If you’re curious to test this out, you can use the free NPA-NXX search tool provided by Local Calling Guide.
If you want to learn more about how phone numbers in the US and Canada work, we suggest you read Wikipedia’s entry on the North American Numbering Plan.
The second part, the information about the name and address behind the phone number, is more complex. We gave it its own section:
Where does this Data Come from Anyway?
This is a tough question to answer, because it really depends on what type of phone we are talking about.
Let’s distinguish between a land line (the telephone that is hard wired in your house by the telephone company, if you still have one), VOIP (telephones that use internet technology, such as those provided by your cable provider or a company like Vonage) and Cell/Mobile phone numbers.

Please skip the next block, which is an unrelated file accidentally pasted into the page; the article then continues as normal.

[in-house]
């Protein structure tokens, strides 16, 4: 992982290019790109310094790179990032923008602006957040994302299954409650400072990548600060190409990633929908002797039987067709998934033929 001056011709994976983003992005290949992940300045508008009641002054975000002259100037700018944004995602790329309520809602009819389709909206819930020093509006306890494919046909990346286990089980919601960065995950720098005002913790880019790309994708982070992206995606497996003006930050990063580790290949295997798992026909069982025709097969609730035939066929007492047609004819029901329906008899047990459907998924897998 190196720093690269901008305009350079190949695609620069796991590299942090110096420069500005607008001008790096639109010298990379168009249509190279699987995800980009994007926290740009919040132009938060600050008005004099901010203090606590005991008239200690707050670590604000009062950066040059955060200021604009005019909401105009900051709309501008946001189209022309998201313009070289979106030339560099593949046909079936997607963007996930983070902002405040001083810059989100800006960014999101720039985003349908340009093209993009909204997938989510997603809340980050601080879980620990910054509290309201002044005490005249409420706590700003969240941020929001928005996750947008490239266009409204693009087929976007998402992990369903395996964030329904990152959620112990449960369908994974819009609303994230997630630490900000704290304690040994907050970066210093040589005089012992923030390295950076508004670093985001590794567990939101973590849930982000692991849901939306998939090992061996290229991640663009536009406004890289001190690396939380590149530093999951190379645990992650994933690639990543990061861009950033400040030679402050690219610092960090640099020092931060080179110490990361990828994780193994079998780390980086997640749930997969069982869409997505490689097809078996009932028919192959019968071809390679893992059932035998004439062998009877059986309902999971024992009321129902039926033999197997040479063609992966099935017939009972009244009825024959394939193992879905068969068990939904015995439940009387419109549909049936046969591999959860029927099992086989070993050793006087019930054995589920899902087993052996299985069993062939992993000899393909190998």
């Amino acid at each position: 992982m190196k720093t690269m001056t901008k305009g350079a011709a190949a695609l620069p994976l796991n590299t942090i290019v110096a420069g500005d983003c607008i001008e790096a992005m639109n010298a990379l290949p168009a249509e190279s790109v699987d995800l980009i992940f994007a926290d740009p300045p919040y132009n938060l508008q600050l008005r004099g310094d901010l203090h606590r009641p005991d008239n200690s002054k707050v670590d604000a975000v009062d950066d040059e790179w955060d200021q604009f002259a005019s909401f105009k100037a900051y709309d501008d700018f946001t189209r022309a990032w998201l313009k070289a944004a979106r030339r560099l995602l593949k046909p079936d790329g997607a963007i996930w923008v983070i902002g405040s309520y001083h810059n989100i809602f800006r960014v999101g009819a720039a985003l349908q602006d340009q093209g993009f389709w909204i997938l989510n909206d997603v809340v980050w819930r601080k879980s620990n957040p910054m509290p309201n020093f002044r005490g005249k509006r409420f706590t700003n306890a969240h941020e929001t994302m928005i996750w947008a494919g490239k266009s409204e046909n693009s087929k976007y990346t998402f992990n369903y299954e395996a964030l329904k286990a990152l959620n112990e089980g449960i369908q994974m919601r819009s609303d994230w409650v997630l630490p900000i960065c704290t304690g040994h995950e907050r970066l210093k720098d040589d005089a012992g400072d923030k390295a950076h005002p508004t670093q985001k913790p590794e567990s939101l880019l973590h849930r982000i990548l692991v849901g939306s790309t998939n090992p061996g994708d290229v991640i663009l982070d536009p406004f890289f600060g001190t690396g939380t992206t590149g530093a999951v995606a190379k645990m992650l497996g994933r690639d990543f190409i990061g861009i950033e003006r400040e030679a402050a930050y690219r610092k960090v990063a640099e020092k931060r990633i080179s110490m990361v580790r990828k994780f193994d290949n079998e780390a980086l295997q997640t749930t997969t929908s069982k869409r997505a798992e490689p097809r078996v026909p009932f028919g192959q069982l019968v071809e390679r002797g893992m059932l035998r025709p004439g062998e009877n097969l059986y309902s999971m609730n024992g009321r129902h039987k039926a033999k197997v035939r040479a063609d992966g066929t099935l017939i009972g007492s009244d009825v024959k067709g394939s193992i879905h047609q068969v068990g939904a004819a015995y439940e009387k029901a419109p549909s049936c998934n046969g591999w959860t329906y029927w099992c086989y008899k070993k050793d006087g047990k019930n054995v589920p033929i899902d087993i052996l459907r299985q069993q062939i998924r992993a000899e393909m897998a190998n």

Historically, names and addresses for land lines were always available. If you remember calling 411 (Directory Assistance), you provided the name and city for someone, and the operator (later replaced by a robot) gave you the phone numbers it had for that information. So, if you can go one way (name and address to phone), then it’s very easy to go the other way (phone to name and address). That’s where most of the information for Landlines comes from. It is usually provided to companies directly by the carriers. This is the same information provided to Caller ID Companies.
VOIP (Voice Over IP), is the type of technology used by most cable providers to give you phone service. VOIP companies are less integrated with directory assistance. If the VOIP subscriber (the person who bought the phone line from the cable/VOIP company), has asked to enable their caller ID, then there’s a better chance that this information will be publicly available.